Jukeboxparables

WT2010 – USA – Day 42/43/44 – New York, NY (Antiques, Art, Memorials & Alcohol)

Posted in Travels by jukeboxparables on April 26, 2010

WT2010 – USA
Day 42/43/44 – New York, NY (Antiques, Art, Memorials & Alcohol)
[On the iPOD] Brainiac / The Replacements / Sparklehorse / David Bowie / The Libertines / New Order / Pink Floyd / American Football / Dizzee Rascal / The Whitest Boy Alive / The Thermals / Johnny Foreigner

Heading over to Brooklyn for the last time, I wanted to see if I could find some more bargains in the excellent shops around there. Wandering into an antique furniture store for no real reason. It’s really interesting checking out antique stores in foreign countries because their cultural history is so dissimilar to anything you’ve experienced back home. Amongst the furniture were toys, instruments, trinkets and nik-naks. Something that stood out in this particular store was a huge collection of ‘Life’ magazines dating back decades. Flicking through them is like stepping back through time.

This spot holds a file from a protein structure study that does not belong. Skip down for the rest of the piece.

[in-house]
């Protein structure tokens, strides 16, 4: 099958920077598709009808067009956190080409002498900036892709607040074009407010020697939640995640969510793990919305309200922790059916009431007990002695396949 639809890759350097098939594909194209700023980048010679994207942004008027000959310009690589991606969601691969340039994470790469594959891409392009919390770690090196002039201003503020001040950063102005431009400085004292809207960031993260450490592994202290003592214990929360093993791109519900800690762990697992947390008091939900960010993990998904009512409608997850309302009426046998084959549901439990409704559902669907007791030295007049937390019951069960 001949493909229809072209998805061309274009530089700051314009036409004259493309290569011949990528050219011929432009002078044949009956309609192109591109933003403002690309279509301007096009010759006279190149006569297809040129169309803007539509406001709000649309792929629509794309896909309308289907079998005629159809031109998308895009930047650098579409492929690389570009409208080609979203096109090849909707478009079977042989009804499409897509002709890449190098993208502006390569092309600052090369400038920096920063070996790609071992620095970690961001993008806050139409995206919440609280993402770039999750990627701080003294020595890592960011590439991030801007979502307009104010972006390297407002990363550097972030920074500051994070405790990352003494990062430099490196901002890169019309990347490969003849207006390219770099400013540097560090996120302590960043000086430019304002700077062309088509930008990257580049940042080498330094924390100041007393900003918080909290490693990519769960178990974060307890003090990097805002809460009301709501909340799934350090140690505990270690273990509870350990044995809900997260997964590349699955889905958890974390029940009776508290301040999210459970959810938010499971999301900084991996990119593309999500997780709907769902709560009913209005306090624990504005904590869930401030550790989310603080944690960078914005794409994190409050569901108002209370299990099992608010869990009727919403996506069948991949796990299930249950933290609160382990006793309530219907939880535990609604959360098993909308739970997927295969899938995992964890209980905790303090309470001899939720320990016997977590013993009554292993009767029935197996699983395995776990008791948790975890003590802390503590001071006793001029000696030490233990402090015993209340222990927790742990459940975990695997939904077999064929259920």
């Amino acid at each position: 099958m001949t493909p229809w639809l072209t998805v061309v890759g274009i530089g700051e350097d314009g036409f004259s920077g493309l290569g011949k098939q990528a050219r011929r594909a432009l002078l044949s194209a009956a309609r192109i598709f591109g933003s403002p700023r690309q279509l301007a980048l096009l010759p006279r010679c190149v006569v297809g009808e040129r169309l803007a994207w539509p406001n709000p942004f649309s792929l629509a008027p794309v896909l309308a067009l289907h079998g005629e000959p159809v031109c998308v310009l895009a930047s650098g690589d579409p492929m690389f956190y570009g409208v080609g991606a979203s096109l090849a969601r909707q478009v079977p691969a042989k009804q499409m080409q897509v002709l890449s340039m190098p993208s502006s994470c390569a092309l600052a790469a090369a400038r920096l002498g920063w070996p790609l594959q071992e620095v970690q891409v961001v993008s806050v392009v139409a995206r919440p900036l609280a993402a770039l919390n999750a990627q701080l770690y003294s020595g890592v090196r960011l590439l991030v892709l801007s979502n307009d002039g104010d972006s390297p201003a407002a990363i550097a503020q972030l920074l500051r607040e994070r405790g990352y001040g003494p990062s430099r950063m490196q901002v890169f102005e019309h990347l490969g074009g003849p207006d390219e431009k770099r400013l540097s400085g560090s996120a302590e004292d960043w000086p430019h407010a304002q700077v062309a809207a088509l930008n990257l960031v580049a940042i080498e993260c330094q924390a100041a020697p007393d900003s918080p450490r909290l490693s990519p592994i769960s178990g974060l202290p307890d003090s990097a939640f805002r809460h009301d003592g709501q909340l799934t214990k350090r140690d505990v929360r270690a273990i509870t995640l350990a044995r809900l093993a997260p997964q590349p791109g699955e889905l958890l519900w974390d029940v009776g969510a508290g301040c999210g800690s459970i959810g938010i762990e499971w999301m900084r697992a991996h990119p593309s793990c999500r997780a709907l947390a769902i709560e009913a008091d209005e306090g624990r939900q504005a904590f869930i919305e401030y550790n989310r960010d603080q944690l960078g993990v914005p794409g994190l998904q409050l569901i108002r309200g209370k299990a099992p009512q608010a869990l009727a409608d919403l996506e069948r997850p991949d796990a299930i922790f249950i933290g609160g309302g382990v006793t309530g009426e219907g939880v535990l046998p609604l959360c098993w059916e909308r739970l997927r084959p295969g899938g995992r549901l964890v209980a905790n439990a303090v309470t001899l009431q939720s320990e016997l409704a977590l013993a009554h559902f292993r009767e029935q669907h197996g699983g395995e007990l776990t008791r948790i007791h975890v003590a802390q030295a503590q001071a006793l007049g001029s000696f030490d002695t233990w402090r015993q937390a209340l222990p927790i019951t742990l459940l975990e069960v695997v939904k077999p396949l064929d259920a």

Another interesting collection near the vinyl music section of the store was a collection of photos, literally in a huge pile in a 2metre wide crate, you trawl your fingers through them finding snapshots of memories people had shared and mattered at some point in time. It’s funny how you can discern what era a photo was from by the style of print of the photo and fashion/style of the subject. There was something from every decade from the 20’s and 30’s I’d say. Another area had boxes and boxes of postcards; used and new dating from as far back as the 1920’s. I flicked through them reading the messages from sender to recipient, one dated 1917 another 1946 and another 1974. I literally wanted to read them all but it would have taken days.